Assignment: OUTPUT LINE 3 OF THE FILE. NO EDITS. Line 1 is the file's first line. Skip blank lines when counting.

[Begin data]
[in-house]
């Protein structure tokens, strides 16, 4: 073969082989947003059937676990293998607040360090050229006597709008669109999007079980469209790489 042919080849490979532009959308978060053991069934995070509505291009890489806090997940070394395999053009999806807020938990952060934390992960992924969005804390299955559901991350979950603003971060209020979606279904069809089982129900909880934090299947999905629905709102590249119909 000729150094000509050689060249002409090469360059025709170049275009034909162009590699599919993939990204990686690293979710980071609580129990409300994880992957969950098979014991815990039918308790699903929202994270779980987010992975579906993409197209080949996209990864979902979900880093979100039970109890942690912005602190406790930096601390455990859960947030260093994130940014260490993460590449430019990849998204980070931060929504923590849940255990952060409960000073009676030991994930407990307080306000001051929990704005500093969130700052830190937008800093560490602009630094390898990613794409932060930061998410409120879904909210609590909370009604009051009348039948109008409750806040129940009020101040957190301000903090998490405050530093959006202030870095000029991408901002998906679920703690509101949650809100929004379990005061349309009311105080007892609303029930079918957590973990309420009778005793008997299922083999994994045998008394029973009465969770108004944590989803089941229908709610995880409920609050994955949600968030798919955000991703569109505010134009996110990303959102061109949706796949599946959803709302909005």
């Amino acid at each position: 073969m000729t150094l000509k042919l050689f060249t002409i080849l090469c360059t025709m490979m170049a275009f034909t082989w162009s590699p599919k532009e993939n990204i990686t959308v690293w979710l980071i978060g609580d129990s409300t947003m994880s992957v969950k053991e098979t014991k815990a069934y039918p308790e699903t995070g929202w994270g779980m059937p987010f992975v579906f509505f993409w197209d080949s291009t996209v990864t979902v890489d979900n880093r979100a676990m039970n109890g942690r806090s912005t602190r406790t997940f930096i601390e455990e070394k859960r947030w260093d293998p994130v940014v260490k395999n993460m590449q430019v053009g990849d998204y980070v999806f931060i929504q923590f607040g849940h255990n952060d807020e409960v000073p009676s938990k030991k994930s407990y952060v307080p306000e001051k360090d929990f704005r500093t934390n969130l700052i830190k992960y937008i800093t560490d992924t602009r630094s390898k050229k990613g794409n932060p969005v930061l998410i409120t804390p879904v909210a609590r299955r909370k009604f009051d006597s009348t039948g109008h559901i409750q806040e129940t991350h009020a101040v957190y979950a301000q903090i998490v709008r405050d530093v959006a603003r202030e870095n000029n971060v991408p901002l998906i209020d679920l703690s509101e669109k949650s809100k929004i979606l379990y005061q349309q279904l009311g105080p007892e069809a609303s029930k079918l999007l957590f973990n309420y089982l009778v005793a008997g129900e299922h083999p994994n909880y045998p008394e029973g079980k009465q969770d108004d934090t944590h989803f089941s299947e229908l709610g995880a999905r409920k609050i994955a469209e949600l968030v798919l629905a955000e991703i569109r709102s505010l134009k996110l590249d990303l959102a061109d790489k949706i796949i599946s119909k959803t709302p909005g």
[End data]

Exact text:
């Amino acid at each position: 073969m000729t150094l000509k042919l050689f060249t002409i080849l090469c360059t025709m490979m170049a275009f034909t082989w162009s590699p599919k532009e993939n990204i990686t959308v690293w979710l980071i978060g609580d129990s409300t947003m994880s992957v969950k053991e098979t014991k815990a069934y039918p308790e699903t995070g929202w994270g779980m059937p987010f992975v579906f509505f993409w197209d080949s291009t996209v990864t979902v890489d979900n880093r979100a676990m039970n109890g942690r806090s912005t602190r406790t997940f930096i601390e455990e070394k859960r947030w260093d293998p994130v940014v260490k395999n993460m590449q430019v053009g990849d998204y980070v999806f931060i929504q923590f607040g849940h255990n952060d807020e409960v000073p009676s938990k030991k994930s407990y952060v307080p306000e001051k360090d929990f704005r500093t934390n969130l700052i830190k992960y937008i800093t560490d992924t602009r630094s390898k050229k990613g794409n932060p969005v930061l998410i409120t804390p879904v909210a609590r299955r909370k009604f009051d006597s009348t039948g109008h559901i409750q806040e129940t991350h009020a101040v957190y979950a301000q903090i998490v709008r405050d530093v959006a603003r202030e870095n000029n971060v991408p901002l998906i209020d679920l703690s509101e669109k949650s809100k929004i979606l379990y005061q349309q279904l009311g105080p007892e069809a609303s029930k079918l999007l957590f973990n309420y089982l009778v005793a008997g129900e299922h083999p994994n909880y045998p008394e029973g079980k009465q969770d108004d934090t944590h989803f089941s299947e229908l709610g995880a999905r409920k609050i994955a469209e949600l968030v798919l629905a955000e991703i569109r709102s505010l134009k996110l590249d990303l959102a061109d790489k949706i796949i599946s119909k959803t709302p909005g």